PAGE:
Severny Island

Severny Island (Russian: Се́верный о́стров, "Northern Island") is the northern island of the Novaya Zemlya archipelago, lying approximately 400 km north of the Russian mainland. It has an area of 48,904 square kilometres (18,882 sq mi), making it the 29th-largest island in the world.[1] It is part of Russian Arctic National Park.[2]

Severny
Native name:
о́стров Се́верный
Severny
Geography
LocationArkhangelsk Oblast, Russia
Coordinates75°30′N 60°00′E
ArchipelagoNovaya Zemlya
Area48,904 km2 (18,882 sq mi)
Area rank30th
Administration
Russia
OblastArkhangelsk Oblast

Geography

Severny Island is separated from Yuzhny Island (Southern) by the narrow Matochkin Strait. Forty percent of the island is covered by the Severny Island ice cap, which is the largest glacier by area and by volume in Europe (if counted as part of it).[3] Severny Island is known for its numerous glaciers.[4] Cape Flissingsky is the easternmost point of Severny Island.

Ice cap and glaciers

Unlike Yuzhny Island, Severny has an inner ice cap with numerous glaciers, most of which have their terminus on the eastern or western shore of the island.[5]

History

Sukhoy Nos cape, located at the southern end of the island, was used for nuclear weapons testing between 1958 and 1961. The Tsar Bomba hydrogen bomb test (October 30, 1961) destroyed all buildings in the village of Severny (both wooden and brick).[6] The village was located 55 kilometres (34 miles) from ground zero within the Sukhoy Nos test range. Tsar Bomba was the most powerful nuclear weapon detonated and was the most powerful anthropogenic explosion in human history. It had a yield of 50 megatons of TNT, scaled down from its maximum 100 megaton design yield.[7] Severny is now the site of a Russian Army base and has a harbor.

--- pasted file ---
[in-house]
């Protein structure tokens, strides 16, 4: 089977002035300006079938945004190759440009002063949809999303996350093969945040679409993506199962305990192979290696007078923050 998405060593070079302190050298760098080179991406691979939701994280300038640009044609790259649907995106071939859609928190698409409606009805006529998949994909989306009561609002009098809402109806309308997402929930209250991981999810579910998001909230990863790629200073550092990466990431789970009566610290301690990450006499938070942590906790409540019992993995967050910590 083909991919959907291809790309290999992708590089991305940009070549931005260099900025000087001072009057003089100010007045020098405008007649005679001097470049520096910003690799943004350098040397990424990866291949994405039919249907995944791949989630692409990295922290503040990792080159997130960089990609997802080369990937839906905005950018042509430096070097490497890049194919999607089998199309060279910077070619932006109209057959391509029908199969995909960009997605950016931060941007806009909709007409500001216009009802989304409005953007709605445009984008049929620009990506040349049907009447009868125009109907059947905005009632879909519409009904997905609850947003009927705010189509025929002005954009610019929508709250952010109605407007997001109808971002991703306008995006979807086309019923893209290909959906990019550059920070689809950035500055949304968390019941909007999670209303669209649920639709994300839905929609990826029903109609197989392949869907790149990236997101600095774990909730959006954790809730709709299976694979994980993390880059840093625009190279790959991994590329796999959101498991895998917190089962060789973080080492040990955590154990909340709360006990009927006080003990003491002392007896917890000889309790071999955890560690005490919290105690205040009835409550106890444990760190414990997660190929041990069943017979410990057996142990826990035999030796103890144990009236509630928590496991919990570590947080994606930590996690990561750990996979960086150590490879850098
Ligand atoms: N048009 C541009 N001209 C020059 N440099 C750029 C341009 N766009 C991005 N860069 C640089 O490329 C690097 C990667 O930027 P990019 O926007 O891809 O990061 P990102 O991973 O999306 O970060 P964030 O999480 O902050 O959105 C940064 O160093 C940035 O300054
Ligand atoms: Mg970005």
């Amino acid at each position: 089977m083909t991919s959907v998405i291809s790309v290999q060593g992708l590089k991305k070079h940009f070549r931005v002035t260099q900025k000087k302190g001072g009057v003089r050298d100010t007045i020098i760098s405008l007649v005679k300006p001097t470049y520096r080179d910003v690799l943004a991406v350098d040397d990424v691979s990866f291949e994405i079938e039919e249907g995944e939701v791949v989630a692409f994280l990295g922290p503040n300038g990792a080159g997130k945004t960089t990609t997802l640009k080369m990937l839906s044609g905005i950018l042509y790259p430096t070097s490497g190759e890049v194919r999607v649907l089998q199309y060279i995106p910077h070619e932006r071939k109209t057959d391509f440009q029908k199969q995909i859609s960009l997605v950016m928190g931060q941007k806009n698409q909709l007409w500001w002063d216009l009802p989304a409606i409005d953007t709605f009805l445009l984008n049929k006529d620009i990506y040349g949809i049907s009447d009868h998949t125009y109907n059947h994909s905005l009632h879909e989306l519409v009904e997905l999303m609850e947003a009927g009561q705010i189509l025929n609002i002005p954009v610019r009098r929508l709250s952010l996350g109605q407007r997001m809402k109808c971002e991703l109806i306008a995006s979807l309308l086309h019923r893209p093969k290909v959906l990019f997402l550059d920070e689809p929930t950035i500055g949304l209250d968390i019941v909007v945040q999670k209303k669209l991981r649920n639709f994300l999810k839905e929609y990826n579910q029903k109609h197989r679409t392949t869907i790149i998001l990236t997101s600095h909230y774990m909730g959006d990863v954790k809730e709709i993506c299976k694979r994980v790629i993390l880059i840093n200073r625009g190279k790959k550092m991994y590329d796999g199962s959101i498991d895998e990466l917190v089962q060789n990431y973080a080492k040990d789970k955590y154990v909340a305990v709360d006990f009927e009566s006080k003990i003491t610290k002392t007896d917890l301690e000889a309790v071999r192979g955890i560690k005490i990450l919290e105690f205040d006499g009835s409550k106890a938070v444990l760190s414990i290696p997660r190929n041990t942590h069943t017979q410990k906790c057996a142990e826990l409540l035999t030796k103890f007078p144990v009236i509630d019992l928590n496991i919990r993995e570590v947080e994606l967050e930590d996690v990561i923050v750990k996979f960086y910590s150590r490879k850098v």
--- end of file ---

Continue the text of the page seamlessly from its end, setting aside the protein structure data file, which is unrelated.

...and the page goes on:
There is a meteorological station at Cape Zhelaniya, Severny's northernmost cape.[8]

See also

References

  1. Romanenko, F.; Shilovtseva, O. (1995). Russian-Soviet polar stations and their role in the Arctic Seas exploration.
  2. "Territories - Russian Arctic National Park". Retrieved 8 October 2017.
  3. Zeeberg, J. J. "Climate and Glacial History of the Novaya Zemlya Archipelago". Russian Arctic: 82–84.
  4. Staalesen, Atle. "Børge Ousland heads for Novaya Zemlya". BarentsObserver. Retrieved 24 September 2016.
  5. J. J. Zeeberg, Climate and Glacial History of the Novaya Zemlya Archipelago, Russian Arctic.
  6. "Big Ivan, The Tsar Bomba ('King of Bombs')". nuclearweaponarchive.org. Nuclear Weapon Archive. Retrieved 13 April 2016.
  7. Khalturin, Vitaly I.; Rautian, Tatyana G.; Richards, Paul G.; Leith, William S. (2005). "A Review of Nuclear Testing by the Soviet Union at Novaya Zemlya, 1955–1990" (PDF). Science and Global Security. 1 (13): 1–42. doi:10.1080/08929880590961862. Retrieved 24 September 2016.
  8. Zeeberg, Jaap Jan; Floore, Pieter (2005). Into the Ice Sea: Barents' Wintering on Novaya Zemlya: A Renaissance Voyage of Discovery. Netherlands: JaapJan Zeeberg and Rijksmuseum. ISBN 9789051707878. Retrieved 24 September 2016.


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